2) DMD should be able to accept spaces in directory paths.  I haven't 
 been able to use spaces in my paths for imports.  (I have not tried with the
latest
 release).


Do you mean be able to use spaces in the -I switch? I imagine you have to use quotation marks - or is this what you're trying?

Yeah. I couldn't find the other posts, but I've tried it all which ways. Quotation marks, environment variables... around the world and back. I finally just took out the spaces.
Stewart.

-- 
My e-mail is valid but not my primary mailbox.  Please keep replies on 
the 'group where everyone may benefit.

Mar 03 2005
next sibling parent reply "Regan Heath" <regan netwin.co.nz> writes:
On Thu, 3 Mar 2005 16:05:20 +0000 (UTC), Kramer  
<Kramer_member pathlink.com> wrote:
 The problem with .sort is that you can't override it, e.g.: what if you
 want a different sorting algorithm?

Write a function to implement the algorithm of your choice and call it instead of sort.

I was hoping for something more elegant and that looked more natural to the way the language is defined. It would be cool to write your own sort and then override/register the new sort function with an array. Again, cool, not show stopper. Although, I do think elegance (and this may not be the best ex.) adds to the appeal of a language.

A little known "feature" is that if you have: void quicksort(char[] arr) { } you can call it with: char[] bob; bob.quicksort; I'm not 100% positive it's an intended feature, or that it's going to stay (can someone clarify this?). I sicerely hope it stays, it's kewl. I'm not sure whether this holds true if you use templates, but it would be really nifty if it did as you could then write a templated quicksort for sorting anything with an opCmp (including also basic types). eg. template quicksort(Type:Type[]) { void quicksort(Type[] arr) { ..etc.. }} Regan
Mar 03 2005
next sibling parent reply pragma <pragma_member pathlink.com> writes:
In article <opsm2xy0hn23k2f5 ally>, Regan Heath says...
A little known "feature" is that if you have:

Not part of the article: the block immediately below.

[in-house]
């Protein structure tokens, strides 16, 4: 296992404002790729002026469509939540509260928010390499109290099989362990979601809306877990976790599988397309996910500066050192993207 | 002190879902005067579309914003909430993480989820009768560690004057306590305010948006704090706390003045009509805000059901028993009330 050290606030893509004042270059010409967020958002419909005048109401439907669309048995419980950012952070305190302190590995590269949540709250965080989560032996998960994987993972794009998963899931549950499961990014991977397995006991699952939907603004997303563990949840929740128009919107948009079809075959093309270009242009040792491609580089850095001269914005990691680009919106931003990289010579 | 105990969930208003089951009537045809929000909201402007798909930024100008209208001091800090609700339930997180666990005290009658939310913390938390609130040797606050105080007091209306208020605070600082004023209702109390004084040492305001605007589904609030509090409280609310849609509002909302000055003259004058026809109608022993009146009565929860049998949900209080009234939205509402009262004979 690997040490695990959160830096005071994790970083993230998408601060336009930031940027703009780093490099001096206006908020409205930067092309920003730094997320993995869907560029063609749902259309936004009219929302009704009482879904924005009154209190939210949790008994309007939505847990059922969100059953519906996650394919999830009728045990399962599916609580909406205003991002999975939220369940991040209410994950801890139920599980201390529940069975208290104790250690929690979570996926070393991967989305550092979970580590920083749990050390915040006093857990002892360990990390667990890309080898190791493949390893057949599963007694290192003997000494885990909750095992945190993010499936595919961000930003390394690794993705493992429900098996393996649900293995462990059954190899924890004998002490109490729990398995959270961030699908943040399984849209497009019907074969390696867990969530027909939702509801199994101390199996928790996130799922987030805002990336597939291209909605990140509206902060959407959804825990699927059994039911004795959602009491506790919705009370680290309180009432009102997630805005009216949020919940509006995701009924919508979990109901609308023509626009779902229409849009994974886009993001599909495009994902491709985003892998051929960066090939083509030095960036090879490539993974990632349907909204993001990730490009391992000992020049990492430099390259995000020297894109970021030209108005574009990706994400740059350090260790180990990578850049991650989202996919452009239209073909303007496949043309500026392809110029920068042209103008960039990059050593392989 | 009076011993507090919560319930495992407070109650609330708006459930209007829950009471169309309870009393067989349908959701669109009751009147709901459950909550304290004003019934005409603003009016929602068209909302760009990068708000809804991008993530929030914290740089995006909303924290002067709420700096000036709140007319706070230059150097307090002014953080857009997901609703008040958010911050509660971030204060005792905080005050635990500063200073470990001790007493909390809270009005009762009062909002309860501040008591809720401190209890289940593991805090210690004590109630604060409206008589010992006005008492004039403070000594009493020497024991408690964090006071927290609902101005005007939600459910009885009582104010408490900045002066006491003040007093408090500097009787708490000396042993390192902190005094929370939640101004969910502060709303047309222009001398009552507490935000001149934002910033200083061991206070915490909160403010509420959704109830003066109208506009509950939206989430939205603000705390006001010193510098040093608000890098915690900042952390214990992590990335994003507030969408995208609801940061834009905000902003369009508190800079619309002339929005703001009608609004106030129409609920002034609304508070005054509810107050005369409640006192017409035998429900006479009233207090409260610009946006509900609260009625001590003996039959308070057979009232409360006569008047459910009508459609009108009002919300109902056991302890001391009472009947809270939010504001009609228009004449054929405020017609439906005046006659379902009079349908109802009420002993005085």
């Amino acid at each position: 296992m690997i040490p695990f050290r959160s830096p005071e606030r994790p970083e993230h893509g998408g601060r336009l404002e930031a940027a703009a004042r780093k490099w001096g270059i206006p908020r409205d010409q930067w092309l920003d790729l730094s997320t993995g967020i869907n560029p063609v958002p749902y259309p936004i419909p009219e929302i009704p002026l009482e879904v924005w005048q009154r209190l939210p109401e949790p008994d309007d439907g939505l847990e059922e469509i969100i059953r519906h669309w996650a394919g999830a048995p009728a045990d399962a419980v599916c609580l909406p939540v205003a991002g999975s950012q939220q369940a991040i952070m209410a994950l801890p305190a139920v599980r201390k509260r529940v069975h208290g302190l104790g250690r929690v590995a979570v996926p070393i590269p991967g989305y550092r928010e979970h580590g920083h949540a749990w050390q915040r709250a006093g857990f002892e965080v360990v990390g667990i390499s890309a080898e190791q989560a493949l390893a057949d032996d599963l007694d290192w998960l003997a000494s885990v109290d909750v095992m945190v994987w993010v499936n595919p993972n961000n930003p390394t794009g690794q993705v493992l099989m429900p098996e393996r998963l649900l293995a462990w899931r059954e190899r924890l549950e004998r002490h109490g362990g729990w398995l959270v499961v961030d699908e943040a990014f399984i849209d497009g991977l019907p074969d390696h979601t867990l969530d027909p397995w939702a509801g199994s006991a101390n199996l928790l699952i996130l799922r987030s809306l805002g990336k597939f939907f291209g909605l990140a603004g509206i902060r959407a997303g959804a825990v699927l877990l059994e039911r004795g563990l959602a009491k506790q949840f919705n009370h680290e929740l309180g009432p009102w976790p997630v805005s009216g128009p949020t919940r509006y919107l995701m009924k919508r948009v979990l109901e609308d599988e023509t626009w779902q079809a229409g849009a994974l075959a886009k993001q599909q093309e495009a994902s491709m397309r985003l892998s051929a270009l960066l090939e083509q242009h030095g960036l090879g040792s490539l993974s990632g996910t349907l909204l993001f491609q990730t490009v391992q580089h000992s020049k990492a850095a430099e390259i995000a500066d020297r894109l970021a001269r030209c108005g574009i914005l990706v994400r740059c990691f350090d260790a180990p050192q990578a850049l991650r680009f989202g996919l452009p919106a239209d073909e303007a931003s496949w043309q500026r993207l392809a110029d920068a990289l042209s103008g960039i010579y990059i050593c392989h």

void quicksort(char[] arr) {
}

you can call it with:

char[] bob;
bob.quicksort;

One concern I have is that although this is a very useful feature in the language, it *only* applies to array types (unless that changed post v0.97). It'd be nice to get this to work with scalars too.
 void foobar(int i){}
 int x;
 x.foobar(); // etc

Its a nice half-step between writing a full-blown struct and doing things the old-fashioned way, plus it makes the language more consistent. - EricAnderton at yahoo
Mar 03 2005
parent "Regan Heath" <regan netwin.co.nz> writes:
On Thu, 3 Mar 2005 21:36:46 +0000 (UTC), pragma  
<pragma_member pathlink.com> wrote:
 In article <opsm2xy0hn23k2f5 ally>, Regan Heath says...
 A little known "feature" is that if you have:

 void quicksort(char[] arr) {
 }

 you can call it with:

 char[] bob;
 bob.quicksort;

One concern I have is that although this is a very useful feature in the language, it *only* applies to array types (unless that changed post v0.97). It'd be nice to get this to work with scalars too.

Everything except class, struct and union, due to possible collision problems, eg. class A { void foo() { } } void foo(A a) { } A a = new A(); a.foo(); //which do we call? Although we could detect and make the above an error, it probably shouldn't ever occur, right? Regan
Mar 03 2005
prev sibling parent Kramer <Kramer_member pathlink.com> writes:
Nice.  Thanks for the info!

In article <opsm2xy0hn23k2f5 ally>, Regan Heath says...
On Thu, 3 Mar 2005 16:05:20 +0000 (UTC), Kramer  
<Kramer_member pathlink.com> wrote:
 The problem with .sort is that you can't override it, e.g.: what if you
 want a different sorting algorithm?

Write a function to implement the algorithm of your choice and call it instead of sort.

I was hoping for something more elegant and that looked more natural to the way the language is defined. It would be cool to write your own sort and then override/register the new sort function with an array. Again, cool, not show stopper. Although, I do think elegance (and this may not be the best ex.) adds to the appeal of a language.

A little known "feature" is that if you have: void quicksort(char[] arr) { } you can call it with: char[] bob; bob.quicksort; I'm not 100% positive it's an intended feature, or that it's going to stay (can someone clarify this?). I sicerely hope it stays, it's kewl. I'm not sure whether this holds true if you use templates, but it would be really nifty if it did as you could then write a templated quicksort for sorting anything with an opCmp (including also basic types). eg. template quicksort(Type:Type[]) { void quicksort(Type[] arr) { ..etc.. }} Regan

Mar 03 2005
prev sibling parent "Carlos Santander B." <csantander619 gmail.com> writes:
Kramer wrote:
 In article <d07aad$2v2q$1 digitaldaemon.com>, Stewart Gordon says...
 
Carlos Santander B. wrote:
The problem with .sort is that you can't override it, e.g.: what if you 
want a different sorting algorithm?

Write a function to implement the algorithm of your choice and call it instead of sort.

I was hoping for something more elegant and that looked more natural to the way the language is defined. It would be cool to write your own sort and then override/register the new sort function with an array. Again, cool, not show stopper. Although, I do think elegance (and this may not be the best ex.) adds to the appeal of a language.

What I wanted to say, just actually using words :D _______________________ Carlos Santander Bernal
Mar 03 2005